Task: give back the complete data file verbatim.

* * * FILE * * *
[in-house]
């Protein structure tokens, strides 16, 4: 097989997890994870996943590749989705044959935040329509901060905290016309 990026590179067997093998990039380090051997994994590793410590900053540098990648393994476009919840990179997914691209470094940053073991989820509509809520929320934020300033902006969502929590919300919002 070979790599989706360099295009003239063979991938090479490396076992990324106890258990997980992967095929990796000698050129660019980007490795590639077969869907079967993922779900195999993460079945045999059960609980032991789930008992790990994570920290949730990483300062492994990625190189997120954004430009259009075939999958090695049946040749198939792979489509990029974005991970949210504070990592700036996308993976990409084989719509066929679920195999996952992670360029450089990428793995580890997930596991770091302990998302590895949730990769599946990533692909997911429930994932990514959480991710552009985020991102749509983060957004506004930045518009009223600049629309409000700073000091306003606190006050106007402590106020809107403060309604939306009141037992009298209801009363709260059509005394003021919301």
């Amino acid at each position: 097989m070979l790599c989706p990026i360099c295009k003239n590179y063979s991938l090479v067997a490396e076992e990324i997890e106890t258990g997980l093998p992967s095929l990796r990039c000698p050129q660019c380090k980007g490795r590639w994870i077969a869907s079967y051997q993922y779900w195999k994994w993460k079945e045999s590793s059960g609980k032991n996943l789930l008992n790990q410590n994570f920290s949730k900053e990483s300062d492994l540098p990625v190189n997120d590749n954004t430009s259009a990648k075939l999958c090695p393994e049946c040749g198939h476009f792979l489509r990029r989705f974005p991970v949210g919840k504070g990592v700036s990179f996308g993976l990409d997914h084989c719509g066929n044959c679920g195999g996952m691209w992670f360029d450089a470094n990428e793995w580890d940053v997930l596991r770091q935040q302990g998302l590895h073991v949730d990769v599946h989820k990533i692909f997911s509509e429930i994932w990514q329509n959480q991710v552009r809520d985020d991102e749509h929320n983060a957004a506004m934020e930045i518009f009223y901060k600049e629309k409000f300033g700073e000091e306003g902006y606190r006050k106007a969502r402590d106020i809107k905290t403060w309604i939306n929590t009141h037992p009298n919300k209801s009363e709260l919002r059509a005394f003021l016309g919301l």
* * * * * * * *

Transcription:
[in-house]
């Protein structure tokens, strides 16, 4: 097989997890994870996943590749989705044959935040329509901060905290016309 990026590179067997093998990039380090051997994994590793410590900053540098990648393994476009919840990179997914691209470094940053073991989820509509809520929320934020300033902006969502929590919300919002 070979790599989706360099295009003239063979991938090479490396076992990324106890258990997980992967095929990796000698050129660019980007490795590639077969869907079967993922779900195999993460079945045999059960609980032991789930008992790990994570920290949730990483300062492994990625190189997120954004430009259009075939999958090695049946040749198939792979489509990029974005991970949210504070990592700036996308993976990409084989719509066929679920195999996952992670360029450089990428793995580890997930596991770091302990998302590895949730990769599946990533692909997911429930994932990514959480991710552009985020991102749509983060957004506004930045518009009223600049629309409000700073000091306003606190006050106007402590106020809107403060309604939306009141037992009298209801009363709260059509005394003021919301």
């Amino acid at each position: 097989m070979l790599c989706p990026i360099c295009k003239n590179y063979s991938l090479v067997a490396e076992e990324i997890e106890t258990g997980l093998p992967s095929l990796r990039c000698p050129q660019c380090k980007g490795r590639w994870i077969a869907s079967y051997q993922y779900w195999k994994w993460k079945e045999s590793s059960g609980k032991n996943l789930l008992n790990q410590n994570f920290s949730k900053e990483s300062d492994l540098p990625v190189n997120d590749n954004t430009s259009a990648k075939l999958c090695p393994e049946c040749g198939h476009f792979l489509r990029r989705f974005p991970v949210g919840k504070g990592v700036s990179f996308g993976l990409d997914h084989c719509g066929n044959c679920g195999g996952m691209w992670f360029d450089a470094n990428e793995w580890d940053v997930l596991r770091q935040q302990g998302l590895h073991v949730d990769v599946h989820k990533i692909f997911s509509e429930i994932w990514q329509n959480q991710v552009r809520d985020d991102e749509h929320n983060a957004a506004m934020e930045i518009f009223y901060k600049e629309k409000f300033g700073e000091e306003g902006y606190r006050k106007a969502r402590d106020i809107k905290t403060w309604i939306n929590t009141h037992p009298n919300k209801s009363e709260l919002r059509a005394f003021l016309g919301l």